An article that updates a previous article must explicitly state that it is an updated version of a previously published article or must appear in a journal that routinely publishes such updates as its primary content. NLM began to link citations for updated articles to the citation for the original article in 2001. The citation for the updated article contains the phrase “Update of: [article title],” and the citation for the original article contains the phrase “Update in: [article title].” Updated articles occur primarily in the Cochrane Database of Systematic Reviews.
Some journals routinely publish patient summaries of full articles that appear in the same journal issue. The summaries are intended for patients or the lay public to explain in non-technical terms the scientific or medical findings reported in the full article.
These citations are indexed with the Publication Type of Patient Education Handout [PT] and are linked to the corresponding citation for the full, scientific article. Citations for patient summaries contain the phrase “Original report in: [article title],” and citations for the original scientific article contain the phrase “Summary for patients in: [article title].”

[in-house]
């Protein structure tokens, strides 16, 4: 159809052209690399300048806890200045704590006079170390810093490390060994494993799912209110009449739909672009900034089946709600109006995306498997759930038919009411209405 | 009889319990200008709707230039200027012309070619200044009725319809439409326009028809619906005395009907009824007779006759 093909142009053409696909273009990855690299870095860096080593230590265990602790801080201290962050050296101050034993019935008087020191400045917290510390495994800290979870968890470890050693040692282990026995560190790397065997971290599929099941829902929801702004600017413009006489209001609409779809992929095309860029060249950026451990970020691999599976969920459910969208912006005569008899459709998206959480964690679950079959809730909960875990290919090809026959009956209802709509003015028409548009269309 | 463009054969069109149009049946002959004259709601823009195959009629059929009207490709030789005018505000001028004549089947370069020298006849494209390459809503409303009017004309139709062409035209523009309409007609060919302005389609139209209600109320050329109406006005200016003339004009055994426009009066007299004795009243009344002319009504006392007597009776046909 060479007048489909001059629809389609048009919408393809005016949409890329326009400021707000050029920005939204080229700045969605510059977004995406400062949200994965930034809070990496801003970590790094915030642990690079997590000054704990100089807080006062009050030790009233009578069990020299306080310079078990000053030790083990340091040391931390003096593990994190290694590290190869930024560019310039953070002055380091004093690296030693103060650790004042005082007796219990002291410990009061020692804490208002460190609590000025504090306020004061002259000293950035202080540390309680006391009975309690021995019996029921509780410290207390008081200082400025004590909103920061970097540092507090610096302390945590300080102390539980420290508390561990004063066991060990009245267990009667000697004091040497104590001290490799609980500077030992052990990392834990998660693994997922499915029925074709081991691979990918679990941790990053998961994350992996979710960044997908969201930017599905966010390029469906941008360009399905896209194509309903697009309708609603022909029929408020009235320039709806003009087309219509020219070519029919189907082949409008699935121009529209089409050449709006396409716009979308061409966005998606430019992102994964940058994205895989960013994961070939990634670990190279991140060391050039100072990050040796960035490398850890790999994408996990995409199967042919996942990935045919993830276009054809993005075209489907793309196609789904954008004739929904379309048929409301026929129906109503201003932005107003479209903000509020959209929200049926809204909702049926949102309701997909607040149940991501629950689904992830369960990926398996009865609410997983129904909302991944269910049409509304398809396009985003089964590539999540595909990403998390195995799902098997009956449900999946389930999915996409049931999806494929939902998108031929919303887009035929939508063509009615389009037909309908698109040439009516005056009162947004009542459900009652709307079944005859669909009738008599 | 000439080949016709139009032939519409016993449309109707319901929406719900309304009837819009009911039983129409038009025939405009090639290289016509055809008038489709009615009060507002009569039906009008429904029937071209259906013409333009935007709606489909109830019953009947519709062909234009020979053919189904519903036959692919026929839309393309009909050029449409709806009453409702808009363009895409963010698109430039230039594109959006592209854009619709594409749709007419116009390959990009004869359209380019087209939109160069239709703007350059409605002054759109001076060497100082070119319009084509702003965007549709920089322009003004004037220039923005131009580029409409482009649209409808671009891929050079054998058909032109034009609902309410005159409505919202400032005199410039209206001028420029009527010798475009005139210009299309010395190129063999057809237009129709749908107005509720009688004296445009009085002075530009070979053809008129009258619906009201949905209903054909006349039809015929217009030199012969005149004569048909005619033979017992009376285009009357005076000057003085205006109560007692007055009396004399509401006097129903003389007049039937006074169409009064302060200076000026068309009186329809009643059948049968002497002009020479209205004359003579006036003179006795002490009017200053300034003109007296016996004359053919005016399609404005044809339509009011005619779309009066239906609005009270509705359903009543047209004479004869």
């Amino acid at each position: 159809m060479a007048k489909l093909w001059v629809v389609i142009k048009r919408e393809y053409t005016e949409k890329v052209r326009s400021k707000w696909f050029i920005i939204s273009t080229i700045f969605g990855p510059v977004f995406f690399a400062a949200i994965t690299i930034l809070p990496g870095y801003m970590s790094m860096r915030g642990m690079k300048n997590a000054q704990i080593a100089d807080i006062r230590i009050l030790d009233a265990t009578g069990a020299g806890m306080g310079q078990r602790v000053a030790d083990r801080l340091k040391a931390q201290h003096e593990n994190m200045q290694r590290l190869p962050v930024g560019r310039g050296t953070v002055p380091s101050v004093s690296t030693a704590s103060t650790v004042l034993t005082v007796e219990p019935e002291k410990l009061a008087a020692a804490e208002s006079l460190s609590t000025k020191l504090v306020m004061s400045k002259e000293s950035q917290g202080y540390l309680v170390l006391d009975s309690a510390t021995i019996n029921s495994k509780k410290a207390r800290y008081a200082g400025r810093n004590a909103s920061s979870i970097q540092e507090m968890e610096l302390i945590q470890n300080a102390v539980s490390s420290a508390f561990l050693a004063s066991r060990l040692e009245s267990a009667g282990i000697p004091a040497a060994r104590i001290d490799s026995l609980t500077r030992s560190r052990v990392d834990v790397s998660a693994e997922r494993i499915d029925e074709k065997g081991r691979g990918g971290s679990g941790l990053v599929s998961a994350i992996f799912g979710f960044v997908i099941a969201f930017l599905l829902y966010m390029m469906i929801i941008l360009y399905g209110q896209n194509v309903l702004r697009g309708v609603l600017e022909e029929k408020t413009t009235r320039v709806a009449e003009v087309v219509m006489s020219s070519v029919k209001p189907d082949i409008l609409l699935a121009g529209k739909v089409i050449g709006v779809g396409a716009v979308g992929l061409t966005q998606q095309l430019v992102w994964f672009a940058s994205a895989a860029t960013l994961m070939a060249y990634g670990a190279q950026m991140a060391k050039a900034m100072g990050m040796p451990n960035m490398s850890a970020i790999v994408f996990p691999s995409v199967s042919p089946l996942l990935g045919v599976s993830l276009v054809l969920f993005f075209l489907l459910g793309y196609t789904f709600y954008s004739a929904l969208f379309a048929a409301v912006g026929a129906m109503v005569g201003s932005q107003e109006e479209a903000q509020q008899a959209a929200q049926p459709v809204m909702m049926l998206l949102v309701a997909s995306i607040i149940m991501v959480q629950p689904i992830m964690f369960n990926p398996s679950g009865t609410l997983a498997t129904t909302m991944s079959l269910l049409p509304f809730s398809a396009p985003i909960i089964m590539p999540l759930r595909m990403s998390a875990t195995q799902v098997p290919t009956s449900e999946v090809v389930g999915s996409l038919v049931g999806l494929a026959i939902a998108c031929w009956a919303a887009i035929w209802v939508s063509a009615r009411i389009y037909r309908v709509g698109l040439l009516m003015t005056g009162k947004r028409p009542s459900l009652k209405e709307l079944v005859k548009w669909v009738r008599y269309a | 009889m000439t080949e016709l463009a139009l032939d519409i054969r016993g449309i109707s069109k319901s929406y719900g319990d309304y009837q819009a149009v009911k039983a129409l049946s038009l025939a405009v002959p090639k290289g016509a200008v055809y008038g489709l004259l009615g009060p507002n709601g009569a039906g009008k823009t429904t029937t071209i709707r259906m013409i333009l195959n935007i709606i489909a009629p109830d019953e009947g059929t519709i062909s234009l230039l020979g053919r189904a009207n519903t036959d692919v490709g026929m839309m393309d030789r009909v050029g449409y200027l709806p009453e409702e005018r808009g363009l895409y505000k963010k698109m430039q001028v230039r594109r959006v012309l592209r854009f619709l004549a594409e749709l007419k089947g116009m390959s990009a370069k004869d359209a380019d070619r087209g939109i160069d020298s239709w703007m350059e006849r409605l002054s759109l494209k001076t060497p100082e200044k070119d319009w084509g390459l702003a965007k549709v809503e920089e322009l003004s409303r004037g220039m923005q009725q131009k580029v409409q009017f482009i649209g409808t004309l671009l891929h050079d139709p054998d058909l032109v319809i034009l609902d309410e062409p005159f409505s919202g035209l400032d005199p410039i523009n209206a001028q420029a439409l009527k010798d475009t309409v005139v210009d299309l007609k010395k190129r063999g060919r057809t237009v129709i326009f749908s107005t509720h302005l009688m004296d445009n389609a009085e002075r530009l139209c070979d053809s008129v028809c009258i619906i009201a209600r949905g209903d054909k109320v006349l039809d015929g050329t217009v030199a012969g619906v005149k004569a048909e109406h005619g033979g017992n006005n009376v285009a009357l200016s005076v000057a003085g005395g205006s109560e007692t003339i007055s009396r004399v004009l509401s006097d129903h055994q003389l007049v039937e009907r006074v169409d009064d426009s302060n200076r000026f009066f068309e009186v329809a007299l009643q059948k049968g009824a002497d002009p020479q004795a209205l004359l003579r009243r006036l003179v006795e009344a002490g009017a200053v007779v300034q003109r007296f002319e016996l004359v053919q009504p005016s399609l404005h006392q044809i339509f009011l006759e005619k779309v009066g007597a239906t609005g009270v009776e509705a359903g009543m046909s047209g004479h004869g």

Republished (Reprinted) Articles
Journals occasionally republish (i.e., reprint) a significant article that was recently published in another journal. Such republished or reprinted articles are cited, and links are created between the citations for the original and republished article. The citation for the republished article is not indexed with MeSH headings. The citation for the republished article contains the phrase “Republished from: [article title],” and the citation for the original article contains the phrase “Republished in: [article title].”
This policy applies if there is an explicit indication that the article is being republished or reprinted, even if it is being republished in an abridged or different version from the original. (However, there is a distinction from corrected and republished articles, for which a different policy and pair of citation links are used.)